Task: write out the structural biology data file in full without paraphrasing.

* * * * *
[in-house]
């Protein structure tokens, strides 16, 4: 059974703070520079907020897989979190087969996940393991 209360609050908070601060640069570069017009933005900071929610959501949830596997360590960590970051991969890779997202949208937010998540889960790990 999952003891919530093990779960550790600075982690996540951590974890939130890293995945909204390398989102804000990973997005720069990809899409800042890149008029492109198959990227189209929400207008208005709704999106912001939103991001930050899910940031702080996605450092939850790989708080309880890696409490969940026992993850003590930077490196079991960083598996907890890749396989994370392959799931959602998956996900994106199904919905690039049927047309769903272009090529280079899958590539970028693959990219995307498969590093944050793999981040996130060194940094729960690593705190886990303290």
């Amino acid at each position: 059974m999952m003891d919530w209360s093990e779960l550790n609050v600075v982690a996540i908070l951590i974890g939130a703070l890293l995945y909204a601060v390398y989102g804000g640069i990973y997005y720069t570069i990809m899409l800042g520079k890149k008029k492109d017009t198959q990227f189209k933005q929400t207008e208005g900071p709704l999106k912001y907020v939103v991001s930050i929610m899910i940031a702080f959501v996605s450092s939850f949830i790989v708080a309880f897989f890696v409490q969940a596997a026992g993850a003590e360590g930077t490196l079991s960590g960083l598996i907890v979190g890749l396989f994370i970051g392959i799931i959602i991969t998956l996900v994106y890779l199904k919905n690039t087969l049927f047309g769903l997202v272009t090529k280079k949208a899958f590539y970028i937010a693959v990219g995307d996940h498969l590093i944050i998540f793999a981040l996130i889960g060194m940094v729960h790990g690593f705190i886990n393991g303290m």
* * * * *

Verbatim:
[in-house]
């Protein structure tokens, strides 16, 4: 059974703070520079907020897989979190087969996940393991 209360609050908070601060640069570069017009933005900071929610959501949830596997360590960590970051991969890779997202949208937010998540889960790990 999952003891919530093990779960550790600075982690996540951590974890939130890293995945909204390398989102804000990973997005720069990809899409800042890149008029492109198959990227189209929400207008208005709704999106912001939103991001930050899910940031702080996605450092939850790989708080309880890696409490969940026992993850003590930077490196079991960083598996907890890749396989994370392959799931959602998956996900994106199904919905690039049927047309769903272009090529280079899958590539970028693959990219995307498969590093944050793999981040996130060194940094729960690593705190886990303290």
């Amino acid at each position: 059974m999952m003891d919530w209360s093990e779960l550790n609050v600075v982690a996540i908070l951590i974890g939130a703070l890293l995945y909204a601060v390398y989102g804000g640069i990973y997005y720069t570069i990809m899409l800042g520079k890149k008029k492109d017009t198959q990227f189209k933005q929400t207008e208005g900071p709704l999106k912001y907020v939103v991001s930050i929610m899910i940031a702080f959501v996605s450092s939850f949830i790989v708080a309880f897989f890696v409490q969940a596997a026992g993850a003590e360590g930077t490196l079991s960590g960083l598996i907890v979190g890749l396989f994370i970051g392959i799931i959602i991969t998956l996900v994106y890779l199904k919905n690039t087969l049927f047309g769903l997202v272009t090529k280079k949208a899958f590539y970028i937010a693959v990219g995307d996940h498969l590093i944050i998540f793999a981040l996130i889960g060194m940094v729960h790990g690593f705190i886990n393991g303290m």